The other day I was thinking about a class that I took in college and about one of the assignments we were given, which was to develop an elevator pitch for ourselves as individuals looking for a job as well as for our fictitious business. The premise: If you were riding an elevator with a potentially influential person (who could either hire you or become your customer or investor), what would you say to them to make an impression? It sounds much easier than it is. While the importance of having an effective elevator pitch hasn’t changed, something else has. It’s not just about a 10 second conversation in an elevator (or at a tradeshow) anymore. These days, you have so many channels available to you to touch your target audience. Do you have a customized and effective pitch for each one? You want to be agile and adapt to each situation quickly. Let’s take a look at some of the other elevator pitches that you might want to consider:
- One Tweet. If you only had 140 characters to tell people about your company, your product or your services, what would you say? What’s your value proposition? What makes you remarkable? It’s a great exercise to go through with everybody in your company, as it will not only generate a plethora of great marketing ideas, but it will also give you a great barometer of how synchronized all of your team members are when it comes to your sales and marketing strategy.
- PPC Ads. Here’s another idea. Have each person on your marketing team (and you may open it up to other departments, too) come up with at least two different Pay Per Clicks ads each. Then, meet as a group and discuss which ads you think will render the best results and why. Next, based on your findings, collectively create the two ads that you think will work best and start A/B testing. As always, analyze and learn from your results.
- One voice mail. Yes, we focus on inbound marketing, but let’s be honest. How many B2B companies rely 100% on inbound marketing and never make a cold call? I’d love to know. But be that as it may, every sales rep will make a call at some point – whether it’s a cold call or a response to an inbound inquiry. What will you say that makes a lasting impression and that will trigger your prospects to want to learn more?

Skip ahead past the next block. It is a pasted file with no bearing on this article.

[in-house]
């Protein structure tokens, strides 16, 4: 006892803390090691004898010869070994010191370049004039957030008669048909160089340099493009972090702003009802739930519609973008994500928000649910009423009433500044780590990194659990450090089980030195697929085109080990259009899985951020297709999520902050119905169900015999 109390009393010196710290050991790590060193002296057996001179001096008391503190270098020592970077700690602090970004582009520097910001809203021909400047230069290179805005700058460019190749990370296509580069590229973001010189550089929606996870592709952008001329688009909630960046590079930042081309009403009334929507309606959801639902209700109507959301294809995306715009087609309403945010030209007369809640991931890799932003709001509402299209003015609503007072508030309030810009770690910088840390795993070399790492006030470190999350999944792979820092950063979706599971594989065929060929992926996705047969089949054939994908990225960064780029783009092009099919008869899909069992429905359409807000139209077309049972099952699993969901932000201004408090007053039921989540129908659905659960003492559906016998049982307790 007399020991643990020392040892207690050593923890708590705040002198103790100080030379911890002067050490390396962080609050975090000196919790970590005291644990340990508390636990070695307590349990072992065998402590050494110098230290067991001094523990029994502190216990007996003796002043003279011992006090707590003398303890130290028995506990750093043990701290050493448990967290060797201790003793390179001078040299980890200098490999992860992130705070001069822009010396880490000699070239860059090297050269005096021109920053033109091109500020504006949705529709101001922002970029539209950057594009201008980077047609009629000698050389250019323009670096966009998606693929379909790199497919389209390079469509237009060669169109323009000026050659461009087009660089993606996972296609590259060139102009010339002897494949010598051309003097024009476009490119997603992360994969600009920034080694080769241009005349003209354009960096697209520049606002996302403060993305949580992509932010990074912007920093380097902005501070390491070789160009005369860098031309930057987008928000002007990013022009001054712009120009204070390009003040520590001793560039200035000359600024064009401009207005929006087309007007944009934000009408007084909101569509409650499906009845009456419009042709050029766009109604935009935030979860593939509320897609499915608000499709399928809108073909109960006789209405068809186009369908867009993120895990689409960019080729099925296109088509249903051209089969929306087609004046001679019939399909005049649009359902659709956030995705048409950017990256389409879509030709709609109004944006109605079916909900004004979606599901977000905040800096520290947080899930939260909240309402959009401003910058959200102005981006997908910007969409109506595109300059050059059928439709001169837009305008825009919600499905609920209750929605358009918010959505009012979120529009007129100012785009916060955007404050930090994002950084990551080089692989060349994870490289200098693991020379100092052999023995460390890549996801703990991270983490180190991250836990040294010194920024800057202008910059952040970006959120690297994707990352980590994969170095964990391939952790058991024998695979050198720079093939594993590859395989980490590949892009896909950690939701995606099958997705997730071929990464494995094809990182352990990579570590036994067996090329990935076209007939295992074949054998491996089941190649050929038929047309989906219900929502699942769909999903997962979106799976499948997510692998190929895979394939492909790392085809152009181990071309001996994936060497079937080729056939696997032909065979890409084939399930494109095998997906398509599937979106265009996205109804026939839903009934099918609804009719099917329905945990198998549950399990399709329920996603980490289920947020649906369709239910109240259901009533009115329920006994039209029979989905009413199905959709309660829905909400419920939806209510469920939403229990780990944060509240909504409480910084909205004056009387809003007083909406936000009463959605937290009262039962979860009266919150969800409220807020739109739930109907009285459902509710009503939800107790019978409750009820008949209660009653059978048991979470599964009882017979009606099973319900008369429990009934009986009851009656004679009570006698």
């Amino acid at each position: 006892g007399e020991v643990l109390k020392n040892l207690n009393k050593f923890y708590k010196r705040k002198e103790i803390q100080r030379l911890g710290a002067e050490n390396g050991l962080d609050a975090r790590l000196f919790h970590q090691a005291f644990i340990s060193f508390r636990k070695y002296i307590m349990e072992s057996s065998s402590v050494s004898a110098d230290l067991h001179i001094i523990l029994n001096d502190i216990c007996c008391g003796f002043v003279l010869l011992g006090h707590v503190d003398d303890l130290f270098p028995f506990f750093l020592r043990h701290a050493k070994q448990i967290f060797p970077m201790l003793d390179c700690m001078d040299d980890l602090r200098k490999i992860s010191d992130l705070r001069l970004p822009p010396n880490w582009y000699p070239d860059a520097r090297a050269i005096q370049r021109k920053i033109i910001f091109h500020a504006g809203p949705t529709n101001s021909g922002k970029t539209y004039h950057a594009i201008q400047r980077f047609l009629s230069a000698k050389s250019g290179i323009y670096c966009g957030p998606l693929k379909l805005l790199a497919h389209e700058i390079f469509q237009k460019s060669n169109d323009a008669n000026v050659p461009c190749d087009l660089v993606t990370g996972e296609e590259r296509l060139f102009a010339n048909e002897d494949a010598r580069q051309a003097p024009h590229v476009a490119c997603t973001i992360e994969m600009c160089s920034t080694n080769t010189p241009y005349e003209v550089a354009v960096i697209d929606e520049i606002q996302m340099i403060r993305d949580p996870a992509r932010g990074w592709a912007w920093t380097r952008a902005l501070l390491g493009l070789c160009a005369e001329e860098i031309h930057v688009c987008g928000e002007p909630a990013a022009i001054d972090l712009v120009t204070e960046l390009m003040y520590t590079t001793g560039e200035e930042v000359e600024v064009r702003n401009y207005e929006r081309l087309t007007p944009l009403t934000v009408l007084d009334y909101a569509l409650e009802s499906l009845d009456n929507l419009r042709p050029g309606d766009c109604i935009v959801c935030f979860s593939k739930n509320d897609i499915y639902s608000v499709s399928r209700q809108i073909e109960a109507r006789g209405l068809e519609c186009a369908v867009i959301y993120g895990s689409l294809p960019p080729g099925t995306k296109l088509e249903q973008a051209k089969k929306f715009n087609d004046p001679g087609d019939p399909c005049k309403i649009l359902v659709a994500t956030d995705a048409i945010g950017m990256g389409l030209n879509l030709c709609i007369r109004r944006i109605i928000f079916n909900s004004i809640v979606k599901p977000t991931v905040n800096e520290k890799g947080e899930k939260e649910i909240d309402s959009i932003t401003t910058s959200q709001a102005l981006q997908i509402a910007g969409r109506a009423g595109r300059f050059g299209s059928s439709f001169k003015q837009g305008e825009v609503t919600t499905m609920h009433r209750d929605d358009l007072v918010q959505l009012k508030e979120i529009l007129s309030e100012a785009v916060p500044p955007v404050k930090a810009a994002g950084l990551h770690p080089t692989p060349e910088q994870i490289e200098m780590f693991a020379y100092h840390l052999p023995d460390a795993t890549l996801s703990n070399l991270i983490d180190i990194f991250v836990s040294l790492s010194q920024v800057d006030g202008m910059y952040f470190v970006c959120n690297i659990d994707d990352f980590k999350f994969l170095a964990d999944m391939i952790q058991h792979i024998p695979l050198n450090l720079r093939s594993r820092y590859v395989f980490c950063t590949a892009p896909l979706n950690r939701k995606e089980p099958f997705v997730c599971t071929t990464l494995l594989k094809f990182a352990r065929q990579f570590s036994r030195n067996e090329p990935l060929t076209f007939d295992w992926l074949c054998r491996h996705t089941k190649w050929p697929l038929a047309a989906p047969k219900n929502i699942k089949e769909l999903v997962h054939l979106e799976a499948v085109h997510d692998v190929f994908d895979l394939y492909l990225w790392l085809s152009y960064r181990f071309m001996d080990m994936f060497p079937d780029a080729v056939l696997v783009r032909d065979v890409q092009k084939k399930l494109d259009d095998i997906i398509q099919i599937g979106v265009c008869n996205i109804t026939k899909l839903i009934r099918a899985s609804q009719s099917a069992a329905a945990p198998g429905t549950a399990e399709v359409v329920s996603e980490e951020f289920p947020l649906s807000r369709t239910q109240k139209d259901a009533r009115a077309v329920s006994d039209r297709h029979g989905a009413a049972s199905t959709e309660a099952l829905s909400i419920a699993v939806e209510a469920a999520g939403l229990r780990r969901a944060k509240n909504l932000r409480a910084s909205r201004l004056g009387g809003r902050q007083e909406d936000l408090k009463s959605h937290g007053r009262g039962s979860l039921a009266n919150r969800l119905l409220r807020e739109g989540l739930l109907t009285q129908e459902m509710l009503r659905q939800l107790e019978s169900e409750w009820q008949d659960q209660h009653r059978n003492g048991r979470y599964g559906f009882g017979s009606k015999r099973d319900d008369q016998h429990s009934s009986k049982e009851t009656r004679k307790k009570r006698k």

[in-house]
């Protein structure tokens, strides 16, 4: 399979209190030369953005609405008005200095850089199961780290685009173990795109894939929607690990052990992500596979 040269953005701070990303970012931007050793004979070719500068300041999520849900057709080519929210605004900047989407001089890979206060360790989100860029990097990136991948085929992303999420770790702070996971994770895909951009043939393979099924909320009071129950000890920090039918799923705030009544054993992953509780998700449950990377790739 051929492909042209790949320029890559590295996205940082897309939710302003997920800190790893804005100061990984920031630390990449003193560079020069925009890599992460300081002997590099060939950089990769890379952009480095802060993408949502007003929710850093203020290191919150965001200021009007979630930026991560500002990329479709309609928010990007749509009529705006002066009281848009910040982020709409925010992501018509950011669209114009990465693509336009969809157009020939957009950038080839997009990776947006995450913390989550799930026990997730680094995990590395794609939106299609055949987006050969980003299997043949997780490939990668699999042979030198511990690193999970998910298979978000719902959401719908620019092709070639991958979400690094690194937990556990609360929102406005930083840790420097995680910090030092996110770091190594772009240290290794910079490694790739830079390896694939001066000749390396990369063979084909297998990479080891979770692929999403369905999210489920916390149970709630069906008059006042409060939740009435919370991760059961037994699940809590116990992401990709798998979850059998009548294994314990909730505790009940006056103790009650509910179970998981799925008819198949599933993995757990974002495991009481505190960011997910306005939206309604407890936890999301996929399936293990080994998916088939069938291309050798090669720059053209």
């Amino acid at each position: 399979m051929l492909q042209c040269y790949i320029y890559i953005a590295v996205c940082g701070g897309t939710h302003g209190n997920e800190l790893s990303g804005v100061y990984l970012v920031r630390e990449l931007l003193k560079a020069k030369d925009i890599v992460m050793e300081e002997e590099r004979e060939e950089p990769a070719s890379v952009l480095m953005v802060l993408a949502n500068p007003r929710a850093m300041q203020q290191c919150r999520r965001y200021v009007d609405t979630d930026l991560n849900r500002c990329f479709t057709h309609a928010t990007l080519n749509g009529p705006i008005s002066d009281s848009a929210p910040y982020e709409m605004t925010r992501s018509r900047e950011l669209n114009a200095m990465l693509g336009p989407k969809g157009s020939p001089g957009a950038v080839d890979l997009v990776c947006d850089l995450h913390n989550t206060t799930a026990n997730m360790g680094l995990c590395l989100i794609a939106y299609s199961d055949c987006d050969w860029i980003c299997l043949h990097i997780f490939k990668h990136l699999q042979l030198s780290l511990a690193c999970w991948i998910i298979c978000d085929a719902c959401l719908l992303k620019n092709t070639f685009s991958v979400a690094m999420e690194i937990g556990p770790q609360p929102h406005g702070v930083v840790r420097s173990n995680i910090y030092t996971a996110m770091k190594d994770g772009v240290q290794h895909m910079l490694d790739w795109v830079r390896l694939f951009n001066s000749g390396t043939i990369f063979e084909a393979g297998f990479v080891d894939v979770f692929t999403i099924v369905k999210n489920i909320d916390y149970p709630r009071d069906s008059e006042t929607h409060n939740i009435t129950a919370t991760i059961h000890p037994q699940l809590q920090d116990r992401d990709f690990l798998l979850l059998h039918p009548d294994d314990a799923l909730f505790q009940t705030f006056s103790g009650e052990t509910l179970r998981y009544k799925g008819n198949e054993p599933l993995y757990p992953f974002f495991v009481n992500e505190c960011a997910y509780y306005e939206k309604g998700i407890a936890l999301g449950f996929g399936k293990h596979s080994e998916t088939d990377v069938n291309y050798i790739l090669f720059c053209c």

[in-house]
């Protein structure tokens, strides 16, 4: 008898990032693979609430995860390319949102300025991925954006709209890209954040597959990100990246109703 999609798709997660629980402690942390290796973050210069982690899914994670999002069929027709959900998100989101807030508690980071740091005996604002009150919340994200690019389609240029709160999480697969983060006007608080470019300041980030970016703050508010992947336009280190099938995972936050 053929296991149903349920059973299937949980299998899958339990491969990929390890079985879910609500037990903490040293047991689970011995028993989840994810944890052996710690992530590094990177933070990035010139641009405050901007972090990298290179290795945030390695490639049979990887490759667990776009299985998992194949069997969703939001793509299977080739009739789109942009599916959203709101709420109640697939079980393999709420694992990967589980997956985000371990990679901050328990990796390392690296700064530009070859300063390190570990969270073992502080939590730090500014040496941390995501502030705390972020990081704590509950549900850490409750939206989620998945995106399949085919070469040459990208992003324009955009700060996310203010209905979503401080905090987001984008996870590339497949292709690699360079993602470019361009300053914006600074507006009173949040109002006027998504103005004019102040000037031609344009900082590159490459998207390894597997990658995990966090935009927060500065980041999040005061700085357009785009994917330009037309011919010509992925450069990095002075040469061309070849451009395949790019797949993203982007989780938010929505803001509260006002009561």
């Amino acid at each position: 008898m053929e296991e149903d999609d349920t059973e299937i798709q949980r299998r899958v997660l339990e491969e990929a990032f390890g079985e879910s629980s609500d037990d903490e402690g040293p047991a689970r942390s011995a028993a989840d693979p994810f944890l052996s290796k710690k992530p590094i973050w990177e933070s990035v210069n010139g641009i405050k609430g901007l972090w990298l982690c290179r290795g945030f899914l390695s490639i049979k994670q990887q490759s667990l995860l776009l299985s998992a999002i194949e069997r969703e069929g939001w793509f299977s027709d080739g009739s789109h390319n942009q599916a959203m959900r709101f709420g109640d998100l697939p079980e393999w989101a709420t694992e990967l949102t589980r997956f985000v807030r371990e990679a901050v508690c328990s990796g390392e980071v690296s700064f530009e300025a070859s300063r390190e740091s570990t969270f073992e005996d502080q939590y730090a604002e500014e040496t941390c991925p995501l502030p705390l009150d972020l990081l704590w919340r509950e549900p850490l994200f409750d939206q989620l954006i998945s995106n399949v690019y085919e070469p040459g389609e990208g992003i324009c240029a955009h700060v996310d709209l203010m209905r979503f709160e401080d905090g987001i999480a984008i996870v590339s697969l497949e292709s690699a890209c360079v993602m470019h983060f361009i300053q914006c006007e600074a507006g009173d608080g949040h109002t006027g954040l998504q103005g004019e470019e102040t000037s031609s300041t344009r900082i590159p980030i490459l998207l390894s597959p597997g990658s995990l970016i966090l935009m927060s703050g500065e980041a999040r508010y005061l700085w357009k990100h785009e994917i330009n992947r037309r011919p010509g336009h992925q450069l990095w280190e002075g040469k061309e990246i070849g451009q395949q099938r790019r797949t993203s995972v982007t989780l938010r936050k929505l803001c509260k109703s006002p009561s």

- One call. In the same vein, what’s your pitch when someone picks up the phone? I highly recommend doing some role playing, so that you can optimally prepare your sales team for the majority of the scenarios that they may encounter.
- One email. There are three main types of email pitches. One: You left a voice mail with someone, but want to make sure that they have your contact information handy in an email. Two: You had a phone conversation with someone and are following up with next steps. What do you write to ensure that your prospect remembers you and gets back in touch? Three: Your prospect doesn’t know your voice. You never had a personal exchange with them, but you have their contact information because they filled out a form on your site. How do you best make a personal connection with that person?
- A landing page. Obviously, your pitch depends on the purpose of your landing page, but what’s important is that you reach the highest conversion rate (visitors to leads rate) possible. What are your top three landing pages? Which ones are the low performers? Discuss the components that work best and fine-tune your approach.
- The non pitch. Here’s another thing to keep in mind. You don’t always have to pitch your product. After all, building trust and relationships is what matters most. How do you best provide value to your target audience without being salesy? This topic alone is worth an ongoing conversation with your sales and your marketing teams.
What are your thoughts? What are some other forms of elevator pitches that you would want to craft?